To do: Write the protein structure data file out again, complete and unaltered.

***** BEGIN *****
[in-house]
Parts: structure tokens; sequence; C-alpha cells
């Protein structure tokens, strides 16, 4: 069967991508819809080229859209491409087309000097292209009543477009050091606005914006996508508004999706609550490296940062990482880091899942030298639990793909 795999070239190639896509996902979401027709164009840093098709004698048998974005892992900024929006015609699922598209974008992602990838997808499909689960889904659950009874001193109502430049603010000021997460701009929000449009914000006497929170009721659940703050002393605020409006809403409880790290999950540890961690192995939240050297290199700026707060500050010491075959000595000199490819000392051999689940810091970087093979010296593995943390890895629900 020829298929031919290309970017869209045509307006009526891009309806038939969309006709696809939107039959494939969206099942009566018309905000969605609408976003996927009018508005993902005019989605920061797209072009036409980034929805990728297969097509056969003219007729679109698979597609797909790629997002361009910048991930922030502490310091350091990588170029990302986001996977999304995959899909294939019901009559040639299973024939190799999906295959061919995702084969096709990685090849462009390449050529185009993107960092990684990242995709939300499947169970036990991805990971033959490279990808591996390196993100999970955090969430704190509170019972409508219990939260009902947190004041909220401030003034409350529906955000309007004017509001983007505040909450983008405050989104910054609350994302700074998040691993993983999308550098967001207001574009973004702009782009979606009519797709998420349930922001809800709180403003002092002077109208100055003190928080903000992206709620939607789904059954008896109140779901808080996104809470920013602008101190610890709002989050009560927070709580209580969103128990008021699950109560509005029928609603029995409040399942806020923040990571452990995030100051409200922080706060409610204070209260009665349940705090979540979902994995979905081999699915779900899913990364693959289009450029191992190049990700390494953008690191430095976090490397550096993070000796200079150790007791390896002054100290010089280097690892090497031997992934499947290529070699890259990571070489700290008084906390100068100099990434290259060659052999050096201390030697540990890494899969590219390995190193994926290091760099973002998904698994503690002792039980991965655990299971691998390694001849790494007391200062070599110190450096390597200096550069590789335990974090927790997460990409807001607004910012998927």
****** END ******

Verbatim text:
[in-house]
Parts: structure tokens; sequence; C-alpha cells
């Protein structure tokens, strides 16, 4: 069967991508819809080229859209491409087309000097292209009543477009050091606005914006996508508004999706609550490296940062990482880091899942030298639990793909 795999070239190639896509996902979401027709164009840093098709004698048998974005892992900024929006015609699922598209974008992602990838997808499909689960889904659950009874001193109502430049603010000021997460701009929000449009914000006497929170009721659940703050002393605020409006809403409880790290999950540890961690192995939240050297290199700026707060500050010491075959000595000199490819000392051999689940810091970087093979010296593995943390890895629900 020829298929031919290309970017869209045509307006009526891009309806038939969309006709696809939107039959494939969206099942009566018309905000969605609408976003996927009018508005993902005019989605920061797209072009036409980034929805990728297969097509056969003219007729679109698979597609797909790629997002361009910048991930922030502490310091350091990588170029990302986001996977999304995959899909294939019901009559040639299973024939190799999906295959061919995702084969096709990685090849462009390449050529185009993107960092990684990242995709939300499947169970036990991805990971033959490279990808591996390196993100999970955090969430704190509170019972409508219990939260009902947190004041909220401030003034409350529906955000309007004017509001983007505040909450983008405050989104910054609350994302700074998040691993993983999308550098967001207001574009973004702009782009979606009519797709998420349930922001809800709180403003002092002077109208100055003190928080903000992206709620939607789904059954008896109140779901808080996104809470920013602008101190610890709002989050009560927070709580209580969103128990008021699950109560509005029928609603029995409040399942806020923040990571452990995030100051409200922080706060409610204070209260009665349940705090979540979902994995979905081999699915779900899913990364693959289009450029191992190049990700390494953008690191430095976090490397550096993070000796200079150790007791390896002054100290010089280097690892090497031997992934499947290529070699890259990571070489700290008084906390100068100099990434290259060659052999050096201390030697540990890494899969590219390995190193994926290091760099973002998904698994503690002792039980991965655990299971691998390694001849790494007391200062070599110190450096390597200096550069590789335990974090927790997460990409807001607004910012998927």